Romeo and Juliet produced by Ten Thousand Things Theater Co.

Anna Sundberg as Juliet; Namir Smallwood as Romeo. Photo: Peter Vitale

Anna Sundberg as Juliet; Namir Smallwood as Romeo. Photo: Peter Vitale

What Ten Thousand Things Theatre Company (TTT) does consistently well is to dramatize what is timeless in a play. In this case, the play is “Romeo and Juliet,” one that’s been reimagined perhaps more than any other play. But under Peter Rothstein’s sensitive direction, I saw things I’d never seen before: the playful teenager quality of the balcony scene, the artifice of Lady Capulet, Friar Lawrence’s quick mind and deep understanding of the larger picture, more possibilities for comic relief in the servant roles.

The little mistakes in the story that become turning point moments were never “given away.” We know that Romeo got in the way in Mercutio’s fight with Tybalt, that Friar John didn’t deliver the letter, and Paris confronts Romeo in Juliet’s tomb. But do we always catch Shakespeare’s exquisite set up and timing of each of these incidences? Rothstein doesn’t miss a thing.

It is also TTT’s style to use minimal set pieces to create portable productions that can travel to audiences all over the Twin Cities. The performance is in-the-round, with small costume adjustments and crosses “backstage” all part of the action. Just eight actors recreate the charged environment constructed by two warring families: the high spirits of the Capulet’s party, the violent street fight, and the quiet safety of Friar Lawrence’s quarters. Live, percussive music (drums, chimes, cymbals, bell tree) punctuates scene changes and pivotal moments effectively.

There were so many fine performances. Regina Marie Williams oozes power as the prince, but mourning the violence that plagues the city. She also makes Lady Capulet a much more interesting character than the stiff and proper one we more typically see in this role.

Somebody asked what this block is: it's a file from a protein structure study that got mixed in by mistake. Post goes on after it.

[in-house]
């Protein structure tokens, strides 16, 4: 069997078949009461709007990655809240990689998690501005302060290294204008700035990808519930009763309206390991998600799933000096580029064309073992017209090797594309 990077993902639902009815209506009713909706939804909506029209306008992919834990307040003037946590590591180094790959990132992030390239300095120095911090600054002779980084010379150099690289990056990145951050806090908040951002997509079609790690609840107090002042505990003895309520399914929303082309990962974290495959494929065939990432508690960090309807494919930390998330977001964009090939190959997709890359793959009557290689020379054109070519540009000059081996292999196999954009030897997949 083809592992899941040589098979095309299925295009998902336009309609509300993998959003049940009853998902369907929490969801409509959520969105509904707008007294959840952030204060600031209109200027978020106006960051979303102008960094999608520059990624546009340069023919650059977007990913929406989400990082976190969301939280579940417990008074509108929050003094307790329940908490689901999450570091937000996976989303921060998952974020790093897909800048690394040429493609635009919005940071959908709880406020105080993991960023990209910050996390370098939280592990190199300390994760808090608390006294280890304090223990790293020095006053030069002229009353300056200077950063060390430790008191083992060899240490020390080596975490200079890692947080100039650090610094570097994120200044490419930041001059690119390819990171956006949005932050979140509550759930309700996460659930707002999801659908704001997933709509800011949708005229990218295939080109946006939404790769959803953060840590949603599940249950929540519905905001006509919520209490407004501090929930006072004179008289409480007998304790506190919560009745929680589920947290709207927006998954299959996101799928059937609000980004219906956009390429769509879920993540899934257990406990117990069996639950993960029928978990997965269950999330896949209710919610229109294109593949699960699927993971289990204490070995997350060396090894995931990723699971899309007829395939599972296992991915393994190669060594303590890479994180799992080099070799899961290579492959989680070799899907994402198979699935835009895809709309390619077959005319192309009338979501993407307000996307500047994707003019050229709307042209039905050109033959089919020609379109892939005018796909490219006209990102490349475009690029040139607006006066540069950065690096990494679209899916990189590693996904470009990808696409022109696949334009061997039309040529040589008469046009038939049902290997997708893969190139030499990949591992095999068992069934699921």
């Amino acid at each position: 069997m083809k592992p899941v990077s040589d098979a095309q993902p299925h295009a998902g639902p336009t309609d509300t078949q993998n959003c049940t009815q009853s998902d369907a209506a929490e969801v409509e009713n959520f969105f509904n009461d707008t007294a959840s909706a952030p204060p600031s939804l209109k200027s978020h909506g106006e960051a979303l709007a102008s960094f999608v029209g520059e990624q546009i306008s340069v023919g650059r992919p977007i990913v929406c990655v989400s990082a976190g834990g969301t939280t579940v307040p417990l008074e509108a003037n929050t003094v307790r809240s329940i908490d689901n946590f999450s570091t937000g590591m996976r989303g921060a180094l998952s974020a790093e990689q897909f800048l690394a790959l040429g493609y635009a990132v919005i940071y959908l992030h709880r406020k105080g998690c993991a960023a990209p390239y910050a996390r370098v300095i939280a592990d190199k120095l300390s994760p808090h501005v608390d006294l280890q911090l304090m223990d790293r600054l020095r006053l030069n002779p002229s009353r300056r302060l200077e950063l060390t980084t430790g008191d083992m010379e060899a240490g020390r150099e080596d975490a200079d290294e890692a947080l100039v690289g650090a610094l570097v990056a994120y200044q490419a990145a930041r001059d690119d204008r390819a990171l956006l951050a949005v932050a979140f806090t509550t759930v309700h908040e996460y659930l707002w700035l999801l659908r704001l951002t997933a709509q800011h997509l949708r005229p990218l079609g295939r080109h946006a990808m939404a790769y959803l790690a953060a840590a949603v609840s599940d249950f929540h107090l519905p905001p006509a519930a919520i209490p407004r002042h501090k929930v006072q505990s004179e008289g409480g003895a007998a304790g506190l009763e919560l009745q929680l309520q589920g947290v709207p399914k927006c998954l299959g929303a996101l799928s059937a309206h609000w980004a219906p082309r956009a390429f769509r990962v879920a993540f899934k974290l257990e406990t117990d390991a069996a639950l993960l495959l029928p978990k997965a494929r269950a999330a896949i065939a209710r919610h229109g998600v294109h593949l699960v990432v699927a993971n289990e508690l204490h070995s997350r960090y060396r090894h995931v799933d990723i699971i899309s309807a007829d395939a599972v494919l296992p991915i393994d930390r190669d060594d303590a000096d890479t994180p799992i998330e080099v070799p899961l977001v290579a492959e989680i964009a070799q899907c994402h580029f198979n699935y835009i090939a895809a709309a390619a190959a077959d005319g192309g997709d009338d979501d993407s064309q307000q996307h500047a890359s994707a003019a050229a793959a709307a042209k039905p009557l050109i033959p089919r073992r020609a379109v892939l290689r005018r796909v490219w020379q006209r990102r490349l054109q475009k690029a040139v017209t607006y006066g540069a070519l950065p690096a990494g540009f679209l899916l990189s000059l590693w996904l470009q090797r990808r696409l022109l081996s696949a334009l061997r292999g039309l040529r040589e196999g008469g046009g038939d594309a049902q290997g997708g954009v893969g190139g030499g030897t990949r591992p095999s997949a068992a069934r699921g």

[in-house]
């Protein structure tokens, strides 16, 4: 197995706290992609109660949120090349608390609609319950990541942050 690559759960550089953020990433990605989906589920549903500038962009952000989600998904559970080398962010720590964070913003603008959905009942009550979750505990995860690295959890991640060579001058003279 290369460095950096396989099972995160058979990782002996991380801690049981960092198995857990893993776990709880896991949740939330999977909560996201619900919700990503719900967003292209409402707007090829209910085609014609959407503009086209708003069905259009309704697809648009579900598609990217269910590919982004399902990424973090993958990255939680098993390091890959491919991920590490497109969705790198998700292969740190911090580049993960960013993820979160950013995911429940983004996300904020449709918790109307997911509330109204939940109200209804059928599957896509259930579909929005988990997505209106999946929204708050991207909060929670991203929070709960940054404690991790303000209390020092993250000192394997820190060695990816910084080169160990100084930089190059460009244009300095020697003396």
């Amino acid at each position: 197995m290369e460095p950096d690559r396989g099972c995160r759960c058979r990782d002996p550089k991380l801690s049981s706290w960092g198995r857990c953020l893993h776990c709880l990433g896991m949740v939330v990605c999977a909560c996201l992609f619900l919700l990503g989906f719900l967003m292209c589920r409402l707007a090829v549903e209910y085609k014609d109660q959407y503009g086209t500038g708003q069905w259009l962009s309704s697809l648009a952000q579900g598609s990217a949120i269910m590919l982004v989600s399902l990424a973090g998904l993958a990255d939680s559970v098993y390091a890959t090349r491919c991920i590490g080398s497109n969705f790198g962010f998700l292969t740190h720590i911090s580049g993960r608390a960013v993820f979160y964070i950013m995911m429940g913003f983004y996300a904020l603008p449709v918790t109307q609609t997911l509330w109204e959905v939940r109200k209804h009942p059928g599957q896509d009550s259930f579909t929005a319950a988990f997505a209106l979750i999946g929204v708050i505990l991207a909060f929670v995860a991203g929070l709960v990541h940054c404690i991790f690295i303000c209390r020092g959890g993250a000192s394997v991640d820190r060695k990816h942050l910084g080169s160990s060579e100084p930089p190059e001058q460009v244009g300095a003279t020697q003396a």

Bob Davis is an impetuous Lord Capulet – the picture of privilege and self-absorption. Sometimes frightening and sometimes just a little nutty, with his giddy laugh and tossed-off lines, he’s also more complex than we might expect to see.

Dennis Spears plays the embittered Tybalt as a man Lord Capulet can’t even control; then he becomes the compassionate and steady Friar Lawrence, an interpretation I liked a lot.

Karen Wiese-Thompson has amazing chops playing character, dim-witted as a servant to Capulet and quintessentially good-hearted as the Nurse. She simply owned every gesture and line. Kurt Kwan also showed some nice versatility in a doofy servant role, and then as Romeo’s steady pal, Benvolio.

David Darrow pushed the role of Mercutio right to the edge, then deftly eased up, then pushed again – the “loose cannon” and the clown. Darrow, Kwan and Namir Smallwood as Romeo formed the trio that enlivens the play early on with their rakish shenanigans. Smallwood plays Romeo as the serious one, without the imagination or perspective of his pals. As much as his early scenes with Juliet (Anna Sundberg) were delightful, I never got the sense that he was truly connecting with Juliet in the way Sundberg was connecting with him. She was both youthful and wise, and strong without being impetuous. It was a refreshing portrayal.

The performance I saw was in a sun-filled, spacious room of the Heritage Park Senior Services Center in North Minneapolis. The public run of the play is Oct. 10–Nov. 7 at Open Book in downtown Minneapolis. Whether you only vaguely remember the film from ninth-grade English class, or you think you’ve seen it quite enough, see it again. This is a brand new play and it’s so wonderfully well done.

 

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